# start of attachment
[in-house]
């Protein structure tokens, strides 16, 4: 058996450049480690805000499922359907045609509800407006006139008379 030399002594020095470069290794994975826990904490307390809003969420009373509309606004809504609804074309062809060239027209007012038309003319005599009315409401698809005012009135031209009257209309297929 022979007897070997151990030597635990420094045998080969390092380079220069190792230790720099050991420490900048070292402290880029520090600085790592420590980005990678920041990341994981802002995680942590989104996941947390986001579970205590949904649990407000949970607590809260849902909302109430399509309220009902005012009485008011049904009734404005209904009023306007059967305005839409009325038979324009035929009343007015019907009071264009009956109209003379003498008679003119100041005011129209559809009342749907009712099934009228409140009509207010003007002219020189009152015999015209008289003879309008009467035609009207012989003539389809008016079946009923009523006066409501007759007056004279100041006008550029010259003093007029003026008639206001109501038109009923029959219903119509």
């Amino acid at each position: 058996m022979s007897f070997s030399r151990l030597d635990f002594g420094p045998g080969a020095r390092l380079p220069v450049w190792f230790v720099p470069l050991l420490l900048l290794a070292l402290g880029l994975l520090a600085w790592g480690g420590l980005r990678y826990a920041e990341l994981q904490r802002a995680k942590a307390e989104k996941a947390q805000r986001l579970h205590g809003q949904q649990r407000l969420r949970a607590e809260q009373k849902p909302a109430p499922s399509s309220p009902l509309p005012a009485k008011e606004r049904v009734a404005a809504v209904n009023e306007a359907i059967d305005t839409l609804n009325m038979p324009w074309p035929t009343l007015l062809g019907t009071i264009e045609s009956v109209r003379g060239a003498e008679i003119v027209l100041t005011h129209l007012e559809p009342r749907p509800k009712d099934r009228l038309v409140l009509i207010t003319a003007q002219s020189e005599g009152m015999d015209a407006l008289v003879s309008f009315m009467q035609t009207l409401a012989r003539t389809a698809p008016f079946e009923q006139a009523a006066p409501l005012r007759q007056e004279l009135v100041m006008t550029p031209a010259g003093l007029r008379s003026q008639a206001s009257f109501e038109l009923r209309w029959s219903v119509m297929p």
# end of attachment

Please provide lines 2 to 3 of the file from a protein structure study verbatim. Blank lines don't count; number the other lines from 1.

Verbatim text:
């Protein structure tokens, strides 16, 4: 058996450049480690805000499922359907045609509800407006006139008379 030399002594020095470069290794994975826990904490307390809003969420009373509309606004809504609804074309062809060239027209007012038309003319005599009315409401698809005012009135031209009257209309297929 022979007897070997151990030597635990420094045998080969390092380079220069190792230790720099050991420490900048070292402290880029520090600085790592420590980005990678920041990341994981802002995680942590989104996941947390986001579970205590949904649990407000949970607590809260849902909302109430399509309220009902005012009485008011049904009734404005209904009023306007059967305005839409009325038979324009035929009343007015019907009071264009009956109209003379003498008679003119100041005011129209559809009342749907009712099934009228409140009509207010003007002219020189009152015999015209008289003879309008009467035609009207012989003539389809008016079946009923009523006066409501007759007056004279100041006008550029010259003093007029003026008639206001109501038109009923029959219903119509």
């Amino acid at each position: 058996m022979s007897f070997s030399r151990l030597d635990f002594g420094p045998g080969a020095r390092l380079p220069v450049w190792f230790v720099p470069l050991l420490l900048l290794a070292l402290g880029l994975l520090a600085w790592g480690g420590l980005r990678y826990a920041e990341l994981q904490r802002a995680k942590a307390e989104k996941a947390q805000r986001l579970h205590g809003q949904q649990r407000l969420r949970a607590e809260q009373k849902p909302a109430p499922s399509s309220p009902l509309p005012a009485k008011e606004r049904v009734a404005a809504v209904n009023e306007a359907i059967d305005t839409l609804n009325m038979p324009w074309p035929t009343l007015l062809g019907t009071i264009e045609s009956v109209r003379g060239a003498e008679i003119v027209l100041t005011h129209l007012e559809p009342r749907p509800k009712d099934r009228l038309v409140l009509i207010t003319a003007q002219s020189e005599g009152m015999d015209a407006l008289v003879s309008f009315m009467q035609t009207l409401a012989r003539t389809a698809p008016f079946e009923q006139a009523a006066p409501l005012r007759q007056e004279l009135v100041m006008t550029p031209a010259g003093l007029r008379s003026q008639a206001s009257f109501e038109l009923r209309w029959s219903v119509m297929p």